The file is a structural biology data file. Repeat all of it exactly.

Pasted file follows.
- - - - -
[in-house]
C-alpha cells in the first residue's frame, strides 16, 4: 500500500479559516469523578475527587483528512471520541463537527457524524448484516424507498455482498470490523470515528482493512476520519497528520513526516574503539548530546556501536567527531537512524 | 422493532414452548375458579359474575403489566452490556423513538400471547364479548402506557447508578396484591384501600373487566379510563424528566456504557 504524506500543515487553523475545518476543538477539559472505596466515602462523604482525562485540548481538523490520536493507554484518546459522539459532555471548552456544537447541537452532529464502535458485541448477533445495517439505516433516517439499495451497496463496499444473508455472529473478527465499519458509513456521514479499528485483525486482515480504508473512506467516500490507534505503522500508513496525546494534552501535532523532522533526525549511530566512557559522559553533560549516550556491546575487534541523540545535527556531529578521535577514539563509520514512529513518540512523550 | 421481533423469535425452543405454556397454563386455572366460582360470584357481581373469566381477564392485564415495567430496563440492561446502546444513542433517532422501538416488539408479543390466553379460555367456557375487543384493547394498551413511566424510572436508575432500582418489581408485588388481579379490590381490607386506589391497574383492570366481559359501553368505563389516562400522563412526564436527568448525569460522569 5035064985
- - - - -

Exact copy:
[in-house]
C-alpha cells in the first residue's frame, strides 16, 4: 500500500479559516469523578475527587483528512471520541463537527457524524448484516424507498455482498470490523470515528482493512476520519497528520513526516574503539548530546556501536567527531537512524 | 422493532414452548375458579359474575403489566452490556423513538400471547364479548402506557447508578396484591384501600373487566379510563424528566456504557 504524506500543515487553523475545518476543538477539559472505596466515602462523604482525562485540548481538523490520536493507554484518546459522539459532555471548552456544537447541537452532529464502535458485541448477533445495517439505516433516517439499495451497496463496499444473508455472529473478527465499519458509513456521514479499528485483525486482515480504508473512506467516500490507534505503522500508513496525546494534552501535532523532522533526525549511530566512557559522559553533560549516550556491546575487534541523540545535527556531529578521535577514539563509520514512529513518540512523550 | 421481533423469535425452543405454556397454563386455572366460582360470584357481581373469566381477564392485564415495567430496563440492561446502546444513542433517532422501538416488539408479543390466553379460555367456557375487543384493547394498551413511566424510572436508575432500582418489581408485588388481579379490590381490607386506589391497574383492570366481559359501553368505563389516562400522563412526564436527568448525569460522569 5035064985